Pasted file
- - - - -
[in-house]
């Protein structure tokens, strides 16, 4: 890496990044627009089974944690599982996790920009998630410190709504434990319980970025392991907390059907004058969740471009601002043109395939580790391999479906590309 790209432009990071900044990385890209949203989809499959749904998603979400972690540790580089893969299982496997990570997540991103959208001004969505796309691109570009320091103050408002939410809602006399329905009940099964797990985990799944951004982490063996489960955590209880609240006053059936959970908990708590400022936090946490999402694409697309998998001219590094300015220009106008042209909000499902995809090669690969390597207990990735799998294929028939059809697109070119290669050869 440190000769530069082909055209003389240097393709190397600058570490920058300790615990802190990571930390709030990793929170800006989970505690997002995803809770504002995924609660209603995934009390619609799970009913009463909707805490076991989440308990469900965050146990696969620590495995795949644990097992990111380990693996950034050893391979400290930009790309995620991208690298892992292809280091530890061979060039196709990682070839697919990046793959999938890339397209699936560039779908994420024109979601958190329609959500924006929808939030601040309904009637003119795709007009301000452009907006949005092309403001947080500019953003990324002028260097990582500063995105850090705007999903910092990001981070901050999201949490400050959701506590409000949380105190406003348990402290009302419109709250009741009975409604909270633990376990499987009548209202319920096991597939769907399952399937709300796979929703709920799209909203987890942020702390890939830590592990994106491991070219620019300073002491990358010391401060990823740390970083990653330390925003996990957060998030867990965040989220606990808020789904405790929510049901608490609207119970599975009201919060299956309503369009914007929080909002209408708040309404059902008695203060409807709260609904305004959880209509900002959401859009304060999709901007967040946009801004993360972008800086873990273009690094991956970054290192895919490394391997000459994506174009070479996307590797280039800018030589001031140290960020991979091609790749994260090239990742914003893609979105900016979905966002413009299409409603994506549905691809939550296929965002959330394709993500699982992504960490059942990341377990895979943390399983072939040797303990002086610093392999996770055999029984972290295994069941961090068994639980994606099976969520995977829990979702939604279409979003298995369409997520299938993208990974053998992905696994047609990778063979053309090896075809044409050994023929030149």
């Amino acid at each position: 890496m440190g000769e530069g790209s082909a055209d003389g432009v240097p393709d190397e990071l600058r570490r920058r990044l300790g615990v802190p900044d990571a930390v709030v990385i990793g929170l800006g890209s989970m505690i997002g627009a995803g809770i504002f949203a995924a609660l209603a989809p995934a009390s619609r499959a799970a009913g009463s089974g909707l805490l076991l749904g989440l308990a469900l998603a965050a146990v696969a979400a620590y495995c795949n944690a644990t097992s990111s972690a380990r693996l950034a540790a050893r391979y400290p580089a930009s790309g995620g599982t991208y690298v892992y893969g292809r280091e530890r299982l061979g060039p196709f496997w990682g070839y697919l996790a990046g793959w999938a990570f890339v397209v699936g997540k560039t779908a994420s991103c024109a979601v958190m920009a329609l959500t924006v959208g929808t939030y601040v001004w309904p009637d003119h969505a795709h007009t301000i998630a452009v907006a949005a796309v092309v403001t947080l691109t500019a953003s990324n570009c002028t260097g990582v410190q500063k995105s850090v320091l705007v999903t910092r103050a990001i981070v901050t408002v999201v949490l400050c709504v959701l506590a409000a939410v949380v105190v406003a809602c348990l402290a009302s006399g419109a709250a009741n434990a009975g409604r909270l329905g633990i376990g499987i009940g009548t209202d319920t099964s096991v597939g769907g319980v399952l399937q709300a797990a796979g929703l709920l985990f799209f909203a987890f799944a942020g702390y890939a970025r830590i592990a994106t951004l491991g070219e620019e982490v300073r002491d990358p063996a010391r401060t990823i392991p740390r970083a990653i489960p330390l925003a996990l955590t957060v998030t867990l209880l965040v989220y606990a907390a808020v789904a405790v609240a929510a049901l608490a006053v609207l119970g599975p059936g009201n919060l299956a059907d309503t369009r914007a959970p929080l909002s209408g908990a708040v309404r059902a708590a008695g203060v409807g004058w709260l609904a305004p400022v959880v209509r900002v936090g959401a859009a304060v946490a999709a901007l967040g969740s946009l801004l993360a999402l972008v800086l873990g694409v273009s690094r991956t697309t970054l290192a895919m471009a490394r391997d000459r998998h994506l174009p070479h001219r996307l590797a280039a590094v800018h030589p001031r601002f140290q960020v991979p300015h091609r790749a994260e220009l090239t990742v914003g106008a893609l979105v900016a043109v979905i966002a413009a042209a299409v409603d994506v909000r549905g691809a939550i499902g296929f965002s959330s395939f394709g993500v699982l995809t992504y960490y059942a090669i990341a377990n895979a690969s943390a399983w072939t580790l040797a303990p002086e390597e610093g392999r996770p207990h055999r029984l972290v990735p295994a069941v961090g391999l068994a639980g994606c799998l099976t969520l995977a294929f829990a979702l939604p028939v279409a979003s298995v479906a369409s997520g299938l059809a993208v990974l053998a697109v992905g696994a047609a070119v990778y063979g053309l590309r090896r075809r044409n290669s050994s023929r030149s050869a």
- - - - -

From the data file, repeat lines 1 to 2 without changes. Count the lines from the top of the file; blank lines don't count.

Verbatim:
[in-house]
């Protein structure tokens, strides 16, 4: 890496990044627009089974944690599982996790920009998630410190709504434990319980970025392991907390059907004058969740471009601002043109395939580790391999479906590309 790209432009990071900044990385890209949203989809499959749904998603979400972690540790580089893969299982496997990570997540991103959208001004969505796309691109570009320091103050408002939410809602006399329905009940099964797990985990799944951004982490063996489960955590209880609240006053059936959970908990708590400022936090946490999402694409697309998998001219590094300015220009106008042209909000499902995809090669690969390597207990990735799998294929028939059809697109070119290669050869 440190000769530069082909055209003389240097393709190397600058570490920058300790615990802190990571930390709030990793929170800006989970505690997002995803809770504002995924609660209603995934009390619609799970009913009463909707805490076991989440308990469900965050146990696969620590495995795949644990097992990111380990693996950034050893391979400290930009790309995620991208690298892992292809280091530890061979060039196709990682070839697919990046793959999938890339397209699936560039779908994420024109979601958190329609959500924006929808939030601040309904009637003119795709007009301000452009907006949005092309403001947080500019953003990324002028260097990582500063995105850090705007999903910092990001981070901050999201949490400050959701506590409000949380105190406003348990402290009302419109709250009741009975409604909270633990376990499987009548209202319920096991597939769907399952399937709300796979929703709920799209909203987890942020702390890939830590592990994106491991070219620019300073002491990358010391401060990823740390970083990653330390925003996990957060998030867990965040989220606990808020789904405790929510049901608490609207119970599975009201919060299956309503369009914007929080909002209408708040309404059902008695203060409807709260609904305004959880209509900002959401859009304060999709901007967040946009801004993360972008800086873990273009690094991956970054290192895919490394391997000459994506174009070479996307590797280039800018030589001031140290960020991979091609790749994260090239990742914003893609979105900016979905966002413009299409409603994506549905691809939550296929965002959330394709993500699982992504960490059942990341377990895979943390399983072939040797303990002086610093392999996770055999029984972290295994069941961090068994639980994606099976969520995977829990979702939604279409979003298995369409997520299938993208990974053998992905696994047609990778063979053309090896075809044409050994023929030149």